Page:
AKA Edward James Koppel
Birthplace: Lancashire, England
Race or Ethnicity: White
Sexual orientation: Straight
Nationality: United States
Executive summary: Nightline
Ted Koppel's parents were Jewish Germans who escaped the Nazis by emigrating to England, where Koppel was born. His family came to America when Koppel was 13. Koppel entered journalism as a newscaster at a New York radio station in 1962, and joined ABC News in 1963, the same year he became an American citizen. At 23 when he was hired, he was briefly the network's youngest on-air reporter. Through the 1960s, he earned kudos for his reports from Saigon on the Vietnam war, and his coverage of Richard M. Nixon's re-election campaign. Despite several promotions in the early 1970s, he took a leave of absence in 1976 to care for his children while his wife attended law school. Even during his time off, though Koppel anchored ABC's Saturday night newscast.
During the 1979 Iranian hostage crisis, he hosted a nightly after-primetime wrap of related developments. The ratings were high enough that The Iran Crisis: America Held Hostage was not allowed to end when the hostages were released. It was renamed Nightline, and it has been ABC's late night alternative to The Tonight Show and David Letterman ever since. Koppel has won 37 Emmys and seven Peabody Awards, eight DuPont/Columbia Awards, seven Overseas Press Club awards, two Society of Professional Journalism awards, and a George Polk award for TV network reporting. Despite all this praise, Nightline generally has the same familiar talking-head guests as any of the Sunday chat shows, and the program has been criticized for its blandness, predictability, and a perceived subservience to White House positions on controversial matters. Koppel retired in 2005, and Nightline has continued without him.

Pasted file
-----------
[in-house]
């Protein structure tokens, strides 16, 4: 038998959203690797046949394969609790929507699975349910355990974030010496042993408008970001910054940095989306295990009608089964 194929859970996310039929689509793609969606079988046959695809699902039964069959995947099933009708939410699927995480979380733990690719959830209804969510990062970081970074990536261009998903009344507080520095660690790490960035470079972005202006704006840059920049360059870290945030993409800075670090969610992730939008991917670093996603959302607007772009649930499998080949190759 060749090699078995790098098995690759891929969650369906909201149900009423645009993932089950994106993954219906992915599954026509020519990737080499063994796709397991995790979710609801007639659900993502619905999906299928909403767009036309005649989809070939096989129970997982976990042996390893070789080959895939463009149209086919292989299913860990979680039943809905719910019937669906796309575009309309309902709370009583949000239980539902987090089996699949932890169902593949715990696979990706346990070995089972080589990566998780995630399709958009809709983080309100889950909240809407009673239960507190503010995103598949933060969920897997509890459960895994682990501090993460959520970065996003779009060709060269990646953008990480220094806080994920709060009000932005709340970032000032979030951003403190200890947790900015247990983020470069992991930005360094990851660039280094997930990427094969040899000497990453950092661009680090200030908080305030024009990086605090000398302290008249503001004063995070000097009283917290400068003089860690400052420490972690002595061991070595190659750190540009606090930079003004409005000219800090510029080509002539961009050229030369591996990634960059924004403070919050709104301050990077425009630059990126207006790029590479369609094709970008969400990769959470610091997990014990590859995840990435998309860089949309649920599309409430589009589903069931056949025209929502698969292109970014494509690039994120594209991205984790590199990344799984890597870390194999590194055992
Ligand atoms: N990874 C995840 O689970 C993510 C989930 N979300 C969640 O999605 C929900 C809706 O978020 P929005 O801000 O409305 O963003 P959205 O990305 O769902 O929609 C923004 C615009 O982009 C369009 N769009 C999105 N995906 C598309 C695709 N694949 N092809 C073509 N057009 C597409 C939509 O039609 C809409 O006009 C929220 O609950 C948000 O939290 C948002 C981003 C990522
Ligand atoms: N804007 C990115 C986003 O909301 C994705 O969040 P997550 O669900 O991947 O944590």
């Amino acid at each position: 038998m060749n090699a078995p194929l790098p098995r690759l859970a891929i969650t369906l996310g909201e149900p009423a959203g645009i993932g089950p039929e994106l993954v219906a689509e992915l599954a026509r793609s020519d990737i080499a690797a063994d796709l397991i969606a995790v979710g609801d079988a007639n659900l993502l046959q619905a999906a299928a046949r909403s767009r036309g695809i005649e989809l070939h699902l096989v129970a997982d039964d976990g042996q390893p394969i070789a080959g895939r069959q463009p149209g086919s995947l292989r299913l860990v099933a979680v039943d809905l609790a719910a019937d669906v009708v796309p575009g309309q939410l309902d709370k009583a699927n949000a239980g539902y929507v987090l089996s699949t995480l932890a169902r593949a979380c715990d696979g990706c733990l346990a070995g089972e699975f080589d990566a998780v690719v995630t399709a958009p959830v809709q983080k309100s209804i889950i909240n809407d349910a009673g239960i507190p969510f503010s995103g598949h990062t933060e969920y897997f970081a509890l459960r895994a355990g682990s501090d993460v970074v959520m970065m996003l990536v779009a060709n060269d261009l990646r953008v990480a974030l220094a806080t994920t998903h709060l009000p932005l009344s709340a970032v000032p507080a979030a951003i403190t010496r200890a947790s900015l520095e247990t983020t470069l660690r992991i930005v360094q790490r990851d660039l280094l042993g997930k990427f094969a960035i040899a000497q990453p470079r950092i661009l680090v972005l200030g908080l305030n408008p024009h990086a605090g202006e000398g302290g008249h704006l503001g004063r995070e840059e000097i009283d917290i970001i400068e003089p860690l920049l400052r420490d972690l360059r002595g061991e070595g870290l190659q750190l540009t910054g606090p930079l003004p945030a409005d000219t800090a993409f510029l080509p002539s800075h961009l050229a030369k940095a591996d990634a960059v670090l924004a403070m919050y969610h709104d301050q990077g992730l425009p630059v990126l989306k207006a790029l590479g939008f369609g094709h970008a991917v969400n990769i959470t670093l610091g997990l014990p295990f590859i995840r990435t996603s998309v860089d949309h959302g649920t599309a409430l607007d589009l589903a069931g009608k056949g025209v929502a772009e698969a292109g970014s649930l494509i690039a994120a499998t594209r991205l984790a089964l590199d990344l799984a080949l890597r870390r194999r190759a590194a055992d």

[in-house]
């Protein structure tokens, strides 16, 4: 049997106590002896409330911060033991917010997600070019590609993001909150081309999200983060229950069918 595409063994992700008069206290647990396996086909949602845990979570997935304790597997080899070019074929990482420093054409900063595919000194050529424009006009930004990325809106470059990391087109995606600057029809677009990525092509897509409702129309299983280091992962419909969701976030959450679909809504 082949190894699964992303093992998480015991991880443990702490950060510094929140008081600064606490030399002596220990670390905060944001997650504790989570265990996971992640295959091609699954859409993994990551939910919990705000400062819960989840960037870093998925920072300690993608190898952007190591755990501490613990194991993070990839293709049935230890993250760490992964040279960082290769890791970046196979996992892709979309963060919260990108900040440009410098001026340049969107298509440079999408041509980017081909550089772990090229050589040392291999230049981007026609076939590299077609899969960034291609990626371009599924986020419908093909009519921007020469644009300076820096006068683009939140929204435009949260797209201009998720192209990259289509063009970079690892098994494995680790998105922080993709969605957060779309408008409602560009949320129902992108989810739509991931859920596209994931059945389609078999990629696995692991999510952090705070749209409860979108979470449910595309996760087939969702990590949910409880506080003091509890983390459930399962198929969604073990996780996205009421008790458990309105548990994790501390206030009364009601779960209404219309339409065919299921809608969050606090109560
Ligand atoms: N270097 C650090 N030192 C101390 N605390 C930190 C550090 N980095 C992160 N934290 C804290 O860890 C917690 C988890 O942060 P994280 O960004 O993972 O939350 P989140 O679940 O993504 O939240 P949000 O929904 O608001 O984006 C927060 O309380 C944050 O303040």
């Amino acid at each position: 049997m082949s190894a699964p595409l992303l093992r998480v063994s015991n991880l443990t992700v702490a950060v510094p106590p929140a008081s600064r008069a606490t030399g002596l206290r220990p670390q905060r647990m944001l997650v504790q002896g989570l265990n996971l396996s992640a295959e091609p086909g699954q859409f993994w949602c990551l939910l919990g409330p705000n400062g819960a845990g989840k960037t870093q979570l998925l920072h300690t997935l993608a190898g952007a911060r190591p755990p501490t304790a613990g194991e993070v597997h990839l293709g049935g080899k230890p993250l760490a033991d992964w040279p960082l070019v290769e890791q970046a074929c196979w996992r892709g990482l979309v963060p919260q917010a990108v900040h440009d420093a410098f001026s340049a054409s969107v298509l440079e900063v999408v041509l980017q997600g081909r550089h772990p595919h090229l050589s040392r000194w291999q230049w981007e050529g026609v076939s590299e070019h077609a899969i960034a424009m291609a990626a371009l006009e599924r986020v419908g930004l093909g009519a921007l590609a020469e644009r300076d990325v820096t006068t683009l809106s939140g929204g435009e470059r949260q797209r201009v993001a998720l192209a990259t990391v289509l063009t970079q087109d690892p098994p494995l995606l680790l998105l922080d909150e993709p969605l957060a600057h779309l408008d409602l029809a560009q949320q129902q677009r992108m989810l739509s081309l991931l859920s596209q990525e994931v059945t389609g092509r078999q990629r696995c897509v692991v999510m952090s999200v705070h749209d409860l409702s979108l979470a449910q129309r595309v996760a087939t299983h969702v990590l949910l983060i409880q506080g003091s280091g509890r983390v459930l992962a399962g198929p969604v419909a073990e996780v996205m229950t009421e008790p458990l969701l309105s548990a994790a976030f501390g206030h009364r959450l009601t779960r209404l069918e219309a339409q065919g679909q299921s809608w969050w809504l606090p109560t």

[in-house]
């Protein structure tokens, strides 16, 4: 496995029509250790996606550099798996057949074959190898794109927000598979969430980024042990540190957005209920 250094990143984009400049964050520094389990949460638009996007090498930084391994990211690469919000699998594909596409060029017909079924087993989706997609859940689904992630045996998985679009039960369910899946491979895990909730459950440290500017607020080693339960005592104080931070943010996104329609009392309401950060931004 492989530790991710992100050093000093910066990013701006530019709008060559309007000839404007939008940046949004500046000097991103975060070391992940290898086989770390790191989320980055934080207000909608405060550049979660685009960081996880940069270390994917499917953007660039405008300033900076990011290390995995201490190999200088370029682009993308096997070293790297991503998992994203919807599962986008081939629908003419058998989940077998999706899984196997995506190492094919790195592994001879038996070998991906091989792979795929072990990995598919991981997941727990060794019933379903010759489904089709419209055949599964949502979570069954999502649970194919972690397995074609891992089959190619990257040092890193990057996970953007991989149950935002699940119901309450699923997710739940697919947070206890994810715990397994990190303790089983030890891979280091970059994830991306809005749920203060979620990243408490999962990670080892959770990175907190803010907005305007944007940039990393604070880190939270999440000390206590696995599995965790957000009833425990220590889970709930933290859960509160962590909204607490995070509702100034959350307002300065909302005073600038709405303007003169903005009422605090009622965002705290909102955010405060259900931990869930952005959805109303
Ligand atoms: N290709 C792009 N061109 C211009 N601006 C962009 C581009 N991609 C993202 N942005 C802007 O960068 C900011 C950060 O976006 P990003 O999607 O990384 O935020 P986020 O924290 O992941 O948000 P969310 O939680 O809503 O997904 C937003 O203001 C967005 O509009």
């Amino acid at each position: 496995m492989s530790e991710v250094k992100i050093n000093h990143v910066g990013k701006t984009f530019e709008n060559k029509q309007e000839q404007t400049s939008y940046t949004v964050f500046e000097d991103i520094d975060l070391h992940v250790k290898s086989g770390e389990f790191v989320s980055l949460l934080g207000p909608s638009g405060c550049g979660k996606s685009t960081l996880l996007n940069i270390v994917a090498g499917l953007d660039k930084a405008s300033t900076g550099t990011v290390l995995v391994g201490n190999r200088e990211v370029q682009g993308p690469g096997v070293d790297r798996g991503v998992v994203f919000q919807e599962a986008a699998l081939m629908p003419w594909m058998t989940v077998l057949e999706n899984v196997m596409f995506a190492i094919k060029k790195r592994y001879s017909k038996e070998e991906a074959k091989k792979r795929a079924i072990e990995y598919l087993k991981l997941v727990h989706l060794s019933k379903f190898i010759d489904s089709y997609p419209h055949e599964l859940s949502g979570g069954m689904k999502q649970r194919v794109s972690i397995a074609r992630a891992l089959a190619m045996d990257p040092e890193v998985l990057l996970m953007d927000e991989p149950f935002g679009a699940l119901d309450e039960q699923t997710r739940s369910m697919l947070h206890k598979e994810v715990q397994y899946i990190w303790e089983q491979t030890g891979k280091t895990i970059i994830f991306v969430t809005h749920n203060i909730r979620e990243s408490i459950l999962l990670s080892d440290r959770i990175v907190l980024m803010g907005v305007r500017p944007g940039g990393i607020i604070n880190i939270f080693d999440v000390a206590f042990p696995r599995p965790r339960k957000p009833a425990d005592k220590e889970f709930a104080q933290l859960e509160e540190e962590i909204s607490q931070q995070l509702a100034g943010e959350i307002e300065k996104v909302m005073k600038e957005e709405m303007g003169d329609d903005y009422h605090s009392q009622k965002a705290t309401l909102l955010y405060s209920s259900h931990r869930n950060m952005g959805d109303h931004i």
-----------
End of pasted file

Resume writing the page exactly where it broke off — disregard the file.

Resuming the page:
Over the years, Koppel has made news with occasionally blunt comments delivered off the air. In a 1989 speech at Duke University, Koppel said, "We have reconstructed the Tower of Babel, and it is a television antenna: 1,000 voices producing a daily parody of democracy, in which everyone's opinion is afforded equal weight regardless of substance or merit." In Koppel's assessment, "We now communicate with everyone and say absolutely nothing." He has described his own industry as "the shepherd constantly checking to see which way the sheep are headed; and then racing to overtake the flock so that he can be perceived as its leader. And whatever happens outside or beyond the scrutiny of television simply does not exist." In a commencement address at Stanford in 1986, Koppel described America as "nation of electronic voyeurs, whose capacity for dialogue is a fading memory, occasionally jolted into reflective life by a one-liner."
Nightline earned its highest ratings for a 1987 broadcast featuring scandalized televangelists Jim and Tammy Faye Bakker.
In 1993, Koppel's son Andrew was involved in an altercation at a Washington DC automatic teller machine. According to media reports and court testimony, the younger Koppel was drunk when he approached Senate office worker Patrick Ahearn and said, "You think you're so cool standing in that suit. You must work on Capitol Hill." A fist fight resulted, and by all accounts the young Koppel was the victor. In court, he received a suspended jail sentence and a one-year probation, and was ordered to pay Ahearn's medical bills.
Father: Edwin Koppel (tire factory manager)
Mother: Alice Koppel (singer)
Wife: Grace Anne Dorney (attorney, VP of Koppel Communications, m. 1963)
Daughter: Andrea Koppel (reporter, CNN)
Son: Andrew (d. 1-Jun-2010)
University: BA Speech, Syracuse University (1960)
University: MA Communications & Political Science, Stanford University (1962)
Pi Kappa Alpha Fraternity
Broadcasting and Cable Hall of Fame 2003
Emmy 37 times
Peabody 6 times
Polk Award 1985
Polk Award 1981
George Orwell Award 1984
Funeral: Katharine Graham (2001)
Funeral: Tim Russert (2008)
Nightline Host (1980-2005)
FILMOGRAPHY AS ACTOR
Ethos (10-Feb-2011) · Himself
Author of books:
Off Camera: Private Thoughts Made Public (2000)
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